living

After all, what's a life, anyway?

I still remember the first time I saw Charlotte’s Web ( o La Telaraña de Charlotte as it was called in the Dominican Republic), back in 1973. I remember bawling my eyes out when it ended.

A garden spiderweb after the rain…

It stayed with me long after that and since then, I have watched the cartoons multiple times.

I am a grown man and it still gets to me…

The message I get from it, is that we should always embrace and enjoy every moment of your life as it is the last one.

From that book I have learned to be Humble, Terrific, Radiant and Some Human being (Paraphrasing Charlotte)…

We can all use some time to self-reflect and try to be the best that we can be in our lives. After all, what’s a life anyway?

You have been my friend. That in itself is a tremendous thing. I wove my webs for you because I liked you. After all, what’s a life, anyway? We’re born, we live a little while, we die. A spider’s life can’t help being something of a mess, with all this trapping and eating flies. By helping you, perhaps I was trying to lift up my life a trifle. Heaven knows anyone’s life can stand a little of that.
— E. B. White, Charlotte's Web

Is Ok to Fail

It’s said that you need 10,000 hours of practice to master a skill.

In photography this is translated to the famous axiom: “Your first 10,000 pictures are your worst.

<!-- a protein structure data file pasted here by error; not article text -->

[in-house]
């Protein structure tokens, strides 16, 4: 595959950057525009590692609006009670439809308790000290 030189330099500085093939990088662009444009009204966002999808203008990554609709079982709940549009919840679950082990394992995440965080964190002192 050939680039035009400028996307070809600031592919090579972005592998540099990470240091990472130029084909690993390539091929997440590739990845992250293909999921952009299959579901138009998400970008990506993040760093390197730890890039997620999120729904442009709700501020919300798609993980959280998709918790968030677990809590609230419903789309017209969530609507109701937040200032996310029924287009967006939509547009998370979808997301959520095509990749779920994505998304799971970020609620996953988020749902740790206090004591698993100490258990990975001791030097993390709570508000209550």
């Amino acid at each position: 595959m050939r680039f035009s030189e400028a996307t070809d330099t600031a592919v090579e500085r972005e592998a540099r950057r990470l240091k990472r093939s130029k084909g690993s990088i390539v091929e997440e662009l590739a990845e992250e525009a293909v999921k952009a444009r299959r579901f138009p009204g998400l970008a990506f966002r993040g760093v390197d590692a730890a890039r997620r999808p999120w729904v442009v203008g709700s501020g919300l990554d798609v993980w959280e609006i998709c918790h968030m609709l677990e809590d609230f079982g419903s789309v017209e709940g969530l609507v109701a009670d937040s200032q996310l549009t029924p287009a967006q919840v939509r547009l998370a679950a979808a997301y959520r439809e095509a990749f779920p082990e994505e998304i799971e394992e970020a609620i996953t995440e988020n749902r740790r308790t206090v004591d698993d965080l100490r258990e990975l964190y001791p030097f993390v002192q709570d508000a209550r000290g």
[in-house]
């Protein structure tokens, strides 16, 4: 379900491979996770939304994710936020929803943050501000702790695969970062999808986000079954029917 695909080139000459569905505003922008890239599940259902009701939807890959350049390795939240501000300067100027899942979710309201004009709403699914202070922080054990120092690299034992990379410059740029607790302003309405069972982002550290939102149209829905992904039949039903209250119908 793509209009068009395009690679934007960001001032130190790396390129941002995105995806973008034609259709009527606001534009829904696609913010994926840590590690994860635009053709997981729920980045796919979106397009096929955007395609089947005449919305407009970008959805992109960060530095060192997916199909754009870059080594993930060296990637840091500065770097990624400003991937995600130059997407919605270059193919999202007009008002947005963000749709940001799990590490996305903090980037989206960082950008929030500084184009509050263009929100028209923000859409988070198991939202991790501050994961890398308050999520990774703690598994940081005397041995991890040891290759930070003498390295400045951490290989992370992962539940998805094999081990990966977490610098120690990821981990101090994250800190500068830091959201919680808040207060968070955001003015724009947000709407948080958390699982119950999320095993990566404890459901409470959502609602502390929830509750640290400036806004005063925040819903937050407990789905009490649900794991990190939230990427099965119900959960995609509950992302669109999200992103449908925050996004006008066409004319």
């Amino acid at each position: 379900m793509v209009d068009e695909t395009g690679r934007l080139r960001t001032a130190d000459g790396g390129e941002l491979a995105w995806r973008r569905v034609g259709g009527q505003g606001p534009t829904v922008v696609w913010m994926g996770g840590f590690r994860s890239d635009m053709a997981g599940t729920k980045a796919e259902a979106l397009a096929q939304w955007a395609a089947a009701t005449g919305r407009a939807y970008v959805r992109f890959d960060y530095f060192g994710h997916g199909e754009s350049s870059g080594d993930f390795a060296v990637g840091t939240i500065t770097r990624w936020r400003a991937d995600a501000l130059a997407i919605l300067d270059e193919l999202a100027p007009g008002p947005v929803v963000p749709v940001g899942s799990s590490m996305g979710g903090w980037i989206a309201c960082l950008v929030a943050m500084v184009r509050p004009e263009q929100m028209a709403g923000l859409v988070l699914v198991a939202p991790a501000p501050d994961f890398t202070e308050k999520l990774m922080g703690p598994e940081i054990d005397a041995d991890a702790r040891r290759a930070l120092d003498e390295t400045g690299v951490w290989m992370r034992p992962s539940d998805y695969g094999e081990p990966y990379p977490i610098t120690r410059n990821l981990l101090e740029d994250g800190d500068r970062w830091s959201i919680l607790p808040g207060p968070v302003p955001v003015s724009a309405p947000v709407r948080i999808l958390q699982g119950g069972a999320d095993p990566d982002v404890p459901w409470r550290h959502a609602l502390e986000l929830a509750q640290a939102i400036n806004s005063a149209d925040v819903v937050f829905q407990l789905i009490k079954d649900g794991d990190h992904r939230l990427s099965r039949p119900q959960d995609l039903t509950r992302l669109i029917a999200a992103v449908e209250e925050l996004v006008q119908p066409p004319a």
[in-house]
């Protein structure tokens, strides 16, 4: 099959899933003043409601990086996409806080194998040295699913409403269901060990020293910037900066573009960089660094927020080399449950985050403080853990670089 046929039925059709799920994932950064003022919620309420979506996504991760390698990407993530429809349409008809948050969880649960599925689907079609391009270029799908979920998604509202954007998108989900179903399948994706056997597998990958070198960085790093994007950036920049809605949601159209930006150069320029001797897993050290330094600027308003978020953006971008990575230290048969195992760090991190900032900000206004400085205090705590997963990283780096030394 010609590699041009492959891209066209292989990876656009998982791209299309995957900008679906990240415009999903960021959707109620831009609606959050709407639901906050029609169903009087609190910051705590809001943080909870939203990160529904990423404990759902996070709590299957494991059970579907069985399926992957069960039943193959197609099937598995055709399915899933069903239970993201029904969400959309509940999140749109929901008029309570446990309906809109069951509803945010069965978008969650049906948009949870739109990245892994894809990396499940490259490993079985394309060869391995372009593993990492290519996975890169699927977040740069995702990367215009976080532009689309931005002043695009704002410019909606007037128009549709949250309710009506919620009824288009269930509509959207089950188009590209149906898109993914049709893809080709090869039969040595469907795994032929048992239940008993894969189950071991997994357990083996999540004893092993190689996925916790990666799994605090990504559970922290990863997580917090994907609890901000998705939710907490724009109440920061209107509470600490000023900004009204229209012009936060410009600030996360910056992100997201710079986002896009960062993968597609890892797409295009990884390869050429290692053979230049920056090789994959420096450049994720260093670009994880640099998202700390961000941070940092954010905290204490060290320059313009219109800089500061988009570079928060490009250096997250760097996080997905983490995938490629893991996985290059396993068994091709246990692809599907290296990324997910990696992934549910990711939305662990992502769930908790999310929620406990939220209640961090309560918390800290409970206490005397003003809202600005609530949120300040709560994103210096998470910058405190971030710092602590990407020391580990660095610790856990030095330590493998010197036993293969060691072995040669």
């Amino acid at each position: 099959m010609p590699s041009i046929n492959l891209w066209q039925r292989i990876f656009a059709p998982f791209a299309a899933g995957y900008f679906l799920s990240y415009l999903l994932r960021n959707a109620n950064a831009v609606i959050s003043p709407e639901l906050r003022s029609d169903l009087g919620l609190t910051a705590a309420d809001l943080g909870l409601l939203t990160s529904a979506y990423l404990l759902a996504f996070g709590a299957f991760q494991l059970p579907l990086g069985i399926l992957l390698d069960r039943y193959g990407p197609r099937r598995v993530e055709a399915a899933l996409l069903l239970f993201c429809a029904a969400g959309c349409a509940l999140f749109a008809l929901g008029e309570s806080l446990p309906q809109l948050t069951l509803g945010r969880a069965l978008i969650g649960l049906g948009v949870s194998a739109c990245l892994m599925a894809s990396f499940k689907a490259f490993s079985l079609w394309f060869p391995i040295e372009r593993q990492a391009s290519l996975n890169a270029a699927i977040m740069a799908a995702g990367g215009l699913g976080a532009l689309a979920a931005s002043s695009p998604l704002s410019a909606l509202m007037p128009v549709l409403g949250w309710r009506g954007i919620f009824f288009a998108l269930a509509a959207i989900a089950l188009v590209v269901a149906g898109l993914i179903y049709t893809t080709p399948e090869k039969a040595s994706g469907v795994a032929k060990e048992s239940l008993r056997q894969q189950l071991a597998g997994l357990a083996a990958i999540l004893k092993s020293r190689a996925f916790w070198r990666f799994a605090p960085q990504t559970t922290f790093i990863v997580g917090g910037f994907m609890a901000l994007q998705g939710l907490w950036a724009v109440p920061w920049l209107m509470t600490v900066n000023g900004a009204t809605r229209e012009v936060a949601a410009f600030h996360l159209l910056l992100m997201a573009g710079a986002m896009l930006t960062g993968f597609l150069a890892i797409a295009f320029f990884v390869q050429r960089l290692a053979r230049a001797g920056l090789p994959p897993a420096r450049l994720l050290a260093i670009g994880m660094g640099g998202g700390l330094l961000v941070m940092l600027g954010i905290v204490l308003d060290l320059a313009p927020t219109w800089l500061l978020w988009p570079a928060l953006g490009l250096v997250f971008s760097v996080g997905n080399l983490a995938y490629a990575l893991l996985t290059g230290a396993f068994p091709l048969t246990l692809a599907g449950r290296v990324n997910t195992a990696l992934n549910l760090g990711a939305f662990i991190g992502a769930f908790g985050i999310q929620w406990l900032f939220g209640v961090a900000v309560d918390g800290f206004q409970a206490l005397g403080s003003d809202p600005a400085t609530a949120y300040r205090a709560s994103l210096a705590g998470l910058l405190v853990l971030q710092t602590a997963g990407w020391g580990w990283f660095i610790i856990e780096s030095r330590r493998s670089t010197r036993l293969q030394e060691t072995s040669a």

To me, that means that is ok to fail. 9,999 times to be exact!

It is though failure that we are able to identify greatness. It’s through falling that we can get up, dust off and continue on the journey.

If all we do is successful, we will never know the sweet taste of achievement. It will be a very boring existence.

It’s said that struggle is what makes us feel alive.

When we look back at our failures, we always fell happier. We got over them. We succeeded! “We are better than that”, we tell ourselves.

Of course is scary when we are failing, but we should never let fear run us.

This too, my friend, shall pass…

As photographers, when we look at our pictures from 10,000 images ago, we see how good we have gotten. How much we have advanced, as photographer, editors, human beings.

That is why I say, is always OK to fail. You will become a better person in the end.

“Believe me, the reward is not so great without the struggle.” —Wilma Rudolph